Analysis: Oracle looks back to the future News & Analysis 4/20/2009 1 comment Oracle Corp.'s proposed $7.4 billion acquisition of Sun Microsystems marks a strange step back to the future that raises questions about the outlook for Sun's hardware, Java software and the database giant itself.
Dell, HP drive growth for low-end CPUs News & Analysis 4/16/2009 Post a comment Dell announced a deal to sell its latest Intel Atom-based netbooks through China's top cellular carrier, and rival Hewlett-Packard rolled out a new line of thin-client computers, most based on Via's x86 processors, reinforcing the fact much of the growth in consumer and business computing is for low-end systems, especially in emerging markets.
HomeGroup Networking in Windows 7 Design How-To 4/8/2009 Post a comment Setting up a home network has a lot of advantages, but to date it is not a simple set up. Windows 7 has a useful feature to alleviate this problem. The feature, called "HomeGroup", lets you share content, such as pictures, music, videos, documents, and printers, to other computers running Windows 7 in the home. This method makes it easier to share material throughout the home.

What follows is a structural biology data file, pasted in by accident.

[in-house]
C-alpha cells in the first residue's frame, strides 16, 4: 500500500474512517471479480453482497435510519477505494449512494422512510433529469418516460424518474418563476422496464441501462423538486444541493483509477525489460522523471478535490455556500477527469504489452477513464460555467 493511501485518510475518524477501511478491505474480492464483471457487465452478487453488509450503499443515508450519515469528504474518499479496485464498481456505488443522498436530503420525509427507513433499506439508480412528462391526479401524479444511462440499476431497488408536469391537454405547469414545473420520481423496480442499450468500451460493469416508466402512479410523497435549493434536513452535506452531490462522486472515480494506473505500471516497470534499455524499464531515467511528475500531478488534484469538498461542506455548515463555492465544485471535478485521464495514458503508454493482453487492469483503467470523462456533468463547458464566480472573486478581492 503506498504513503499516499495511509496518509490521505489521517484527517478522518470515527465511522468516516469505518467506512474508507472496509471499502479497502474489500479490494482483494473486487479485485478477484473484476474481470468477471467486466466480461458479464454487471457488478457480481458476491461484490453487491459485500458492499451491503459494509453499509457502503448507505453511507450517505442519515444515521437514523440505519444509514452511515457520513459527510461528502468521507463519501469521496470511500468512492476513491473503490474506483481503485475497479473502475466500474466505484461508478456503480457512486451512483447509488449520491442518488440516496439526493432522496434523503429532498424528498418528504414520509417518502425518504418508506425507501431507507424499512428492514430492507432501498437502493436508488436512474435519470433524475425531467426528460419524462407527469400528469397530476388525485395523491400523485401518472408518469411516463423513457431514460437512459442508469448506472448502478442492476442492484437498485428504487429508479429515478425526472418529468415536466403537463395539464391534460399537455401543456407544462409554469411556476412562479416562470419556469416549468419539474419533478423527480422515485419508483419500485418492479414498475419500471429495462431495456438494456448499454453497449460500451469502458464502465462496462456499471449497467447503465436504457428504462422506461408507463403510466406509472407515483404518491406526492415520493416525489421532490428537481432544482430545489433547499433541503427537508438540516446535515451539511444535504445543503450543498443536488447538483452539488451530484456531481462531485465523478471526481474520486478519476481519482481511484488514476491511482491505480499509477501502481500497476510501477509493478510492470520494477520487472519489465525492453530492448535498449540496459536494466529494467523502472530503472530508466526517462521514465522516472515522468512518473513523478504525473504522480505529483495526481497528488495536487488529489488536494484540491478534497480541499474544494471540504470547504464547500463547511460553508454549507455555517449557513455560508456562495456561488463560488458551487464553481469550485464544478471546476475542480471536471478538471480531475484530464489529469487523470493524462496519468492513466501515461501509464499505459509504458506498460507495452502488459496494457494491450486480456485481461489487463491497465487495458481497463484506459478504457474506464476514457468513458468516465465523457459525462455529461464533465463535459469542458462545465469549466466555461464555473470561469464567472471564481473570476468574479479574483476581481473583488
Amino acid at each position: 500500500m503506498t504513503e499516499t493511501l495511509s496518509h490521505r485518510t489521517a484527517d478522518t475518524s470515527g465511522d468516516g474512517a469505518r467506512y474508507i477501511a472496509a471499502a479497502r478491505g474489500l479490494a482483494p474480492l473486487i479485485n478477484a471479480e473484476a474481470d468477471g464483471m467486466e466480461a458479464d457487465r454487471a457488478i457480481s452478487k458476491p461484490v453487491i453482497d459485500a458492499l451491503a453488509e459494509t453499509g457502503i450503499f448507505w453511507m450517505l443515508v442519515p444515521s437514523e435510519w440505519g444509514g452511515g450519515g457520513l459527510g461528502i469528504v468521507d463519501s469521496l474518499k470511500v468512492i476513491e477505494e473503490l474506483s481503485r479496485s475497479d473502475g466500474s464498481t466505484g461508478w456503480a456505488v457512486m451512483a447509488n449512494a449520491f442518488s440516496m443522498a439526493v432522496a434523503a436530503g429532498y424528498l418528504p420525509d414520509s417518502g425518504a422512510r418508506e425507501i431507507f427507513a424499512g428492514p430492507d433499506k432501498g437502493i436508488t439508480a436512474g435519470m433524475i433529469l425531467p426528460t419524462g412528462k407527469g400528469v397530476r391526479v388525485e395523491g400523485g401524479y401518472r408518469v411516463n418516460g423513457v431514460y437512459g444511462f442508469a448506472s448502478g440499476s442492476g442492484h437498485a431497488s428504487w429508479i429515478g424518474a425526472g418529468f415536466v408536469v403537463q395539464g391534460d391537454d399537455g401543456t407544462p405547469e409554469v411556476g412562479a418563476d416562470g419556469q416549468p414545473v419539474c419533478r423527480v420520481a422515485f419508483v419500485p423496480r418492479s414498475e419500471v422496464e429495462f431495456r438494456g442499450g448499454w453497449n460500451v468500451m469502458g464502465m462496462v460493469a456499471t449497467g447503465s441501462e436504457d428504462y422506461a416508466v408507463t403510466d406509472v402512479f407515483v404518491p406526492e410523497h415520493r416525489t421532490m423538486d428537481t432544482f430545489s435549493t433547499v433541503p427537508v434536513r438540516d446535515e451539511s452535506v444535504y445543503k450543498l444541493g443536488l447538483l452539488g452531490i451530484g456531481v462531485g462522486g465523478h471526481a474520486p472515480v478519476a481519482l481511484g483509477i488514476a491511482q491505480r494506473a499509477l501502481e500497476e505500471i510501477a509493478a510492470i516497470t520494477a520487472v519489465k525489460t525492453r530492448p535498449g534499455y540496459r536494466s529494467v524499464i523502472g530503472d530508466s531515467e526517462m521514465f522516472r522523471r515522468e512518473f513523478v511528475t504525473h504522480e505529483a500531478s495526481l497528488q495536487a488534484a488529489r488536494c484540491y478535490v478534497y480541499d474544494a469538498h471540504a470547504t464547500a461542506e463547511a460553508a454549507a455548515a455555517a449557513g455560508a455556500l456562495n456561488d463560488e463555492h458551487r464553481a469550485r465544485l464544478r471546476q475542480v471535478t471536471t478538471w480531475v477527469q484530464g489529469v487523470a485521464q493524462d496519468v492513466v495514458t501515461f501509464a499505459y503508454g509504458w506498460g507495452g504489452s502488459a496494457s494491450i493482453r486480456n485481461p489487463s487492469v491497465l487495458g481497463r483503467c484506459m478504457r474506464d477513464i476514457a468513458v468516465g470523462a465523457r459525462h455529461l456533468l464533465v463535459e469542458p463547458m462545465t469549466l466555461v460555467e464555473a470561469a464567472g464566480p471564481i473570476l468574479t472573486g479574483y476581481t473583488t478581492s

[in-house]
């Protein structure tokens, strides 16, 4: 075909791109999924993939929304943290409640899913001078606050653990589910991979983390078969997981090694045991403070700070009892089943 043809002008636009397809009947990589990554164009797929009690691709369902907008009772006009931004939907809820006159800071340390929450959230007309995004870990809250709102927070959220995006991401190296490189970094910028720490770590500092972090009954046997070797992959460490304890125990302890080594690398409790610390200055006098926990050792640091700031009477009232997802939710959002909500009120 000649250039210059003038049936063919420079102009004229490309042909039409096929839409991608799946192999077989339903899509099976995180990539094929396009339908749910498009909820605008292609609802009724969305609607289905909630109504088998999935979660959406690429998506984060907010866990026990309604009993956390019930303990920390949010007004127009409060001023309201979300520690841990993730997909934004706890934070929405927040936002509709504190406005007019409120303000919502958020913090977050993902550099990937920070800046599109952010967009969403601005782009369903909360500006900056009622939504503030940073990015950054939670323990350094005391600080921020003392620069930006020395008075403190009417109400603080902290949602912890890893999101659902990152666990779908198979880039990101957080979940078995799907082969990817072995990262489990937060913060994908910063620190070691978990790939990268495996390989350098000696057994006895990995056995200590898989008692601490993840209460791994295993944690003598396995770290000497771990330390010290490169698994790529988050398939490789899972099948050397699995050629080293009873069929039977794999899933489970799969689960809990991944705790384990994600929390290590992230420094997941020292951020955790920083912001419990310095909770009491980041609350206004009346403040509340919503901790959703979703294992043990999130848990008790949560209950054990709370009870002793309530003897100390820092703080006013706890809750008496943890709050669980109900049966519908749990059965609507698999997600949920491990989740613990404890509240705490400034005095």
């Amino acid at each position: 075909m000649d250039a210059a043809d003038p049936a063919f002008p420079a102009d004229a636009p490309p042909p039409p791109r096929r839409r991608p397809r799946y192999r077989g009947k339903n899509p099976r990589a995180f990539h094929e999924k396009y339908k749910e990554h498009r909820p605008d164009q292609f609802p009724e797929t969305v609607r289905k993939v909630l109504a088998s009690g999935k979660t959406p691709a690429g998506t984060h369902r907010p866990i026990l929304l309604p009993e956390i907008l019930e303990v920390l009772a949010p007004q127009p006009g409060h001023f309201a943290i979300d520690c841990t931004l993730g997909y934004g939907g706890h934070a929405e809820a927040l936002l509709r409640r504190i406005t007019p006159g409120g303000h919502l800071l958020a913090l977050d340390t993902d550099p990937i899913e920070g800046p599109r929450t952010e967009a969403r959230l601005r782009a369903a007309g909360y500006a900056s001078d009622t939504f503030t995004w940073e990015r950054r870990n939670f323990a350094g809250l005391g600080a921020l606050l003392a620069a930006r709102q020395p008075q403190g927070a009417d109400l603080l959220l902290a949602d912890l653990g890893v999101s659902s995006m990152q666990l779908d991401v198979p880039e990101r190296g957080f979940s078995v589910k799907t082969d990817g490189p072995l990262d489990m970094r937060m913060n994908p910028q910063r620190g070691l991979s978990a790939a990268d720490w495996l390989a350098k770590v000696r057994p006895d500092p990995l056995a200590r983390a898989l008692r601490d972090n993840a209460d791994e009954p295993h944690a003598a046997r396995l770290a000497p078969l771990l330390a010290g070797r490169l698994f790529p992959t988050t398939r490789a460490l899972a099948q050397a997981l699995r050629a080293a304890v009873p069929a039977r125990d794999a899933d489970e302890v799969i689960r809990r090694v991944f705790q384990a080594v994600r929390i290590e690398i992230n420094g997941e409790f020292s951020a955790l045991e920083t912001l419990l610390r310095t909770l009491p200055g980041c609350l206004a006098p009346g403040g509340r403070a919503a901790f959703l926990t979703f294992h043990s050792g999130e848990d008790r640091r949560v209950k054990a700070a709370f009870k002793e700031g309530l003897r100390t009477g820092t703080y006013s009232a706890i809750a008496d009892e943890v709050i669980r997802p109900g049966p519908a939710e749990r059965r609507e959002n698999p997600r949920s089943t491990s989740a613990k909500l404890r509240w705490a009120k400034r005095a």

Analysis: Aftershocks of IBM/Sun talks News & Analysis 4/6/2009 Post a comment With its proposed acquisition of Sun Microsystems apparently scuttled, executives at IBM and Microsoft are breathing a sigh of relief this morning while Sun's managers must figure out how to survive the on-going consolidation of the computer industry that is being accelerated by a steep recession.
In conjunction with unveiling of EE Times’ Silicon 60 list, journalist & Silicon 60 researcher Peter Clarke hosts a conversation on startups in the electronics industry. One of Silicon Valley's great contributions to the world has been the demonstration of how the application of entrepreneurship and venture capital to electronics and semiconductor hardware can create wealth with developments in semiconductors, displays, design automation, MEMS and across the breadth of hardware developments. But in recent years concerns have been raised that traditional venture capital has turned its back on hardware-related startups in favor of software and Internet applications and services. Panelists from incubators join Peter Clarke in debate.